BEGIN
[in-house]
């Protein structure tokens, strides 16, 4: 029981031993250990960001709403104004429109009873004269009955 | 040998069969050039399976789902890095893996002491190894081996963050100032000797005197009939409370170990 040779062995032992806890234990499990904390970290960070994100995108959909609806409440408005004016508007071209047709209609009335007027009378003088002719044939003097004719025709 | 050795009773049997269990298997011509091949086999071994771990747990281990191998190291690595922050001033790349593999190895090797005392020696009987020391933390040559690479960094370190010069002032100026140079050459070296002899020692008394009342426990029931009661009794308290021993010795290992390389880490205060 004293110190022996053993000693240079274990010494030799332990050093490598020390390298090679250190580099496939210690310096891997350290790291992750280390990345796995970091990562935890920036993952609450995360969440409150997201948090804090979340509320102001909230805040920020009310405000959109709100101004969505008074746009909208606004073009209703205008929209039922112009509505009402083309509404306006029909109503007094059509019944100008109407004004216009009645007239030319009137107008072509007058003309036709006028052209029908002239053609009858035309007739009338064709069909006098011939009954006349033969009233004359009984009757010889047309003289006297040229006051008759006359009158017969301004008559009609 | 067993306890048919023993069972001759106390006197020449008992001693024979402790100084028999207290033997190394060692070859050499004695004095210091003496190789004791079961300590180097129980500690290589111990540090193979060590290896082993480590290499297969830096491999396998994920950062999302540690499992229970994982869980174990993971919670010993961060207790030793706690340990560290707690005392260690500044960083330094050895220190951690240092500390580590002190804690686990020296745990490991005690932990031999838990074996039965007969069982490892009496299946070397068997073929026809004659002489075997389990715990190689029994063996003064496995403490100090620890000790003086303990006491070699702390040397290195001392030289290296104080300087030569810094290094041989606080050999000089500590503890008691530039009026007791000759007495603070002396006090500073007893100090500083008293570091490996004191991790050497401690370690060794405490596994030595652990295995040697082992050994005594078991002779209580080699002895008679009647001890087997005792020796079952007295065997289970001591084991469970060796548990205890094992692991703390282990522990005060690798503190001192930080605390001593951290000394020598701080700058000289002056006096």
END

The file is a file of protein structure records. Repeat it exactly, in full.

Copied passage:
[in-house]
């Protein structure tokens, strides 16, 4: 029981031993250990960001709403104004429109009873004269009955 | 040998069969050039399976789902890095893996002491190894081996963050100032000797005197009939409370170990 040779062995032992806890234990499990904390970290960070994100995108959909609806409440408005004016508007071209047709209609009335007027009378003088002719044939003097004719025709 | 050795009773049997269990298997011509091949086999071994771990747990281990191998190291690595922050001033790349593999190895090797005392020696009987020391933390040559690479960094370190010069002032100026140079050459070296002899020692008394009342426990029931009661009794308290021993010795290992390389880490205060 004293110190022996053993000693240079274990010494030799332990050093490598020390390298090679250190580099496939210690310096891997350290790291992750280390990345796995970091990562935890920036993952609450995360969440409150997201948090804090979340509320102001909230805040920020009310405000959109709100101004969505008074746009909208606004073009209703205008929209039922112009509505009402083309509404306006029909109503007094059509019944100008109407004004216009009645007239030319009137107008072509007058003309036709006028052209029908002239053609009858035309007739009338064709069909006098011939009954006349033969009233004359009984009757010889047309003289006297040229006051008759006359009158017969301004008559009609 | 067993306890048919023993069972001759106390006197020449008992001693024979402790100084028999207290033997190394060692070859050499004695004095210091003496190789004791079961300590180097129980500690290589111990540090193979060590290896082993480590290499297969830096491999396998994920950062999302540690499992229970994982869980174990993971919670010993961060207790030793706690340990560290707690005392260690500044960083330094050895220190951690240092500390580590002190804690686990020296745990490991005690932990031999838990074996039965007969069982490892009496299946070397068997073929026809004659002489075997389990715990190689029994063996003064496995403490100090620890000790003086303990006491070699702390040397290195001392030289290296104080300087030569810094290094041989606080050999000089500590503890008691530039009026007791000759007495603070002396006090500073007893100090500083008293570091490996004191991790050497401690370690060794405490596994030595652990295995040697082992050994005594078991002779209580080699002895008679009647001890087997005792020796079952007295065997289970001591084991469970060796548990205890094992692991703390282990522990005060690798503190001192930080605390001593951290000394020598701080700058000289002056006096």